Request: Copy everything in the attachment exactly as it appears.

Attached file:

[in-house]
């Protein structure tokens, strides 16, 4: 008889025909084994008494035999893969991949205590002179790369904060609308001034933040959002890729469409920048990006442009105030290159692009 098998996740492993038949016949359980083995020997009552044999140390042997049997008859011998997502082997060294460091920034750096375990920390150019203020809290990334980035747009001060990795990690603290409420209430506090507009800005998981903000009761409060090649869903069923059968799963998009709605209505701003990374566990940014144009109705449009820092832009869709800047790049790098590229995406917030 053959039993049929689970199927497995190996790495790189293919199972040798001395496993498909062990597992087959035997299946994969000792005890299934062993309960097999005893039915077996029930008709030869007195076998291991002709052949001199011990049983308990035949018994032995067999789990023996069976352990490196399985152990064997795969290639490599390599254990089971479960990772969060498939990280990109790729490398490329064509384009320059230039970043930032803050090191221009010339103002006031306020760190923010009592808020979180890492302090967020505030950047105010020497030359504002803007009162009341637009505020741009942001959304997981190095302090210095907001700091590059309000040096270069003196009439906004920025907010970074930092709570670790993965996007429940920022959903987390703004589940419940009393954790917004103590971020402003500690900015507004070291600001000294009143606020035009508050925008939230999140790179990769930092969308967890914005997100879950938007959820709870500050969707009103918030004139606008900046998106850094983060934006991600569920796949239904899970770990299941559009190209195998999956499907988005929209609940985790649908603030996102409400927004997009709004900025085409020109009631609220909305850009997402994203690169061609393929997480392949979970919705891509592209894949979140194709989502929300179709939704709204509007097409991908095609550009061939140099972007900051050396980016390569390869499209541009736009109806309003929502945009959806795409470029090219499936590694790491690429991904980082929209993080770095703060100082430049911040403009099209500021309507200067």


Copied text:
[in-house]
């Protein structure tokens, strides 16, 4: 008889025909084994008494035999893969991949205590002179790369904060609308001034933040959002890729469409920048990006442009105030290159692009 098998996740492993038949016949359980083995020997009552044999140390042997049997008859011998997502082997060294460091920034750096375990920390150019203020809290990334980035747009001060990795990690603290409420209430506090507009800005998981903000009761409060090649869903069923059968799963998009709605209505701003990374566990940014144009109705449009820092832009869709800047790049790098590229995406917030 053959039993049929689970199927497995190996790495790189293919199972040798001395496993498909062990597992087959035997299946994969000792005890299934062993309960097999005893039915077996029930008709030869007195076998291991002709052949001199011990049983308990035949018994032995067999789990023996069976352990490196399985152990064997795969290639490599390599254990089971479960990772969060498939990280990109790729490398490329064509384009320059230039970043930032803050090191221009010339103002006031306020760190923010009592808020979180890492302090967020505030950047105010020497030359504002803007009162009341637009505020741009942001959304997981190095302090210095907001700091590059309000040096270069003196009439906004920025907010970074930092709570670790993965996007429940920022959903987390703004589940419940009393954790917004103590971020402003500690900015507004070291600001000294009143606020035009508050925008939230999140790179990769930092969308967890914005997100879950938007959820709870500050969707009103918030004139606008900046998106850094983060934006991600569920796949239904899970770990299941559009190209195998999956499907988005929209609940985790649908603030996102409400927004997009709004900025085409020109009631609220909305850009997402994203690169061609393929997480392949979970919705891509592209894949979140194709989502929300179709939704709204509007097409991908095609550009061939140099972007900051050396980016390569390869499209541009736009109806309003929502945009959806795409470029090219499936590694790491690429991904980082929209993080770095703060100082430049911040403009099209500021309507200067």